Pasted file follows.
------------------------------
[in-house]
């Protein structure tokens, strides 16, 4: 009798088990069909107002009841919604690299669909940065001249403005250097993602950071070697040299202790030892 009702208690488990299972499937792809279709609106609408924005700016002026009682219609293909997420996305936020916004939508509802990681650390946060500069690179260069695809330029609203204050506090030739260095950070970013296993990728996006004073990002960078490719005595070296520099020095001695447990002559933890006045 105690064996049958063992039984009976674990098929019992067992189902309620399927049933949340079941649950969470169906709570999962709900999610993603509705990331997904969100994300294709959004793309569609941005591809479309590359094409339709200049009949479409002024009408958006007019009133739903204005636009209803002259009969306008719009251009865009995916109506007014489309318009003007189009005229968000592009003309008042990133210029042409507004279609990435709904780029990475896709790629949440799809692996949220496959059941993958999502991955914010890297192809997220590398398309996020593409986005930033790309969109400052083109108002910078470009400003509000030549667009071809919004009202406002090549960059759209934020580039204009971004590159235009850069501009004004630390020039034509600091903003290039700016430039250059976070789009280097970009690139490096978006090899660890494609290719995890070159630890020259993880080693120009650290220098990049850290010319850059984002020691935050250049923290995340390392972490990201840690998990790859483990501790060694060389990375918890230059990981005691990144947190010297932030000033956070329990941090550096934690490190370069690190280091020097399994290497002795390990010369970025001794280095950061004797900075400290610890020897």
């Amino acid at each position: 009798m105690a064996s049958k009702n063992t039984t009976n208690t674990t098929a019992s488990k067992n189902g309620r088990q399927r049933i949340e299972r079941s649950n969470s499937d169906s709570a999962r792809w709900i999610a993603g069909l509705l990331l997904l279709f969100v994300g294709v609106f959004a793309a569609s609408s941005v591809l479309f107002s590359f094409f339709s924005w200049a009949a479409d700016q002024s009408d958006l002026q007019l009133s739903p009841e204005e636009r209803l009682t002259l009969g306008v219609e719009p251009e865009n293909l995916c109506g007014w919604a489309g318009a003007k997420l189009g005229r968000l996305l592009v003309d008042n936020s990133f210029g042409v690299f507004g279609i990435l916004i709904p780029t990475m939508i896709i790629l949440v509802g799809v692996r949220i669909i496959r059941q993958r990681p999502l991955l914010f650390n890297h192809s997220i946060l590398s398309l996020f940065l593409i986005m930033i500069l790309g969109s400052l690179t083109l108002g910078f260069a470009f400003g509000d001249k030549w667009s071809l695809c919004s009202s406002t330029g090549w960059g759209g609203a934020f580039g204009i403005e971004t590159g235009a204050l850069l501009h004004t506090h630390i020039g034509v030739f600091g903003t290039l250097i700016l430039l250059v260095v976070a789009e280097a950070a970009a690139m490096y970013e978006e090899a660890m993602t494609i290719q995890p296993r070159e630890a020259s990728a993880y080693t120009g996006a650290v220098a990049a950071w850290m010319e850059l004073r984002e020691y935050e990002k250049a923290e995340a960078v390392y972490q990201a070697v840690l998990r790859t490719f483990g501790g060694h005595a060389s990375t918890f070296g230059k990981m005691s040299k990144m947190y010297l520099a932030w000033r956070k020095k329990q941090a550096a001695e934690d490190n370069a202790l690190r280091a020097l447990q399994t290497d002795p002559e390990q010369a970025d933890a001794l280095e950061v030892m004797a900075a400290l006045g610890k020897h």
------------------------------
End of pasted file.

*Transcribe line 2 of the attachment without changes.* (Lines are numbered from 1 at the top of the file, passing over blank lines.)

């Protein structure tokens, strides 16, 4: 009798088990069909107002009841919604690299669909940065001249403005250097993602950071070697040299202790030892 009702208690488990299972499937792809279709609106609408924005700016002026009682219609293909997420996305936020916004939508509802990681650390946060500069690179260069695809330029609203204050506090030739260095950070970013296993990728996006004073990002960078490719005595070296520099020095001695447990002559933890006045 105690064996049958063992039984009976674990098929019992067992189902309620399927049933949340079941649950969470169906709570999962709900999610993603509705990331997904969100994300294709959004793309569609941005591809479309590359094409339709200049009949479409002024009408958006007019009133739903204005636009209803002259009969306008719009251009865009995916109506007014489309318009003007189009005229968000592009003309008042990133210029042409507004279609990435709904780029990475896709790629949440799809692996949220496959059941993958999502991955914010890297192809997220590398398309996020593409986005930033790309969109400052083109108002910078470009400003509000030549667009071809919004009202406002090549960059759209934020580039204009971004590159235009850069501009004004630390020039034509600091903003290039700016430039250059976070789009280097970009690139490096978006090899660890494609290719995890070159630890020259993880080693120009650290220098990049850290010319850059984002020691935050250049923290995340390392972490990201840690998990790859483990501790060694060389990375918890230059990981005691990144947190010297932030000033956070329990941090550096934690490190370069690190280091020097399994290497002795390990010369970025001794280095950061004797900075400290610890020897």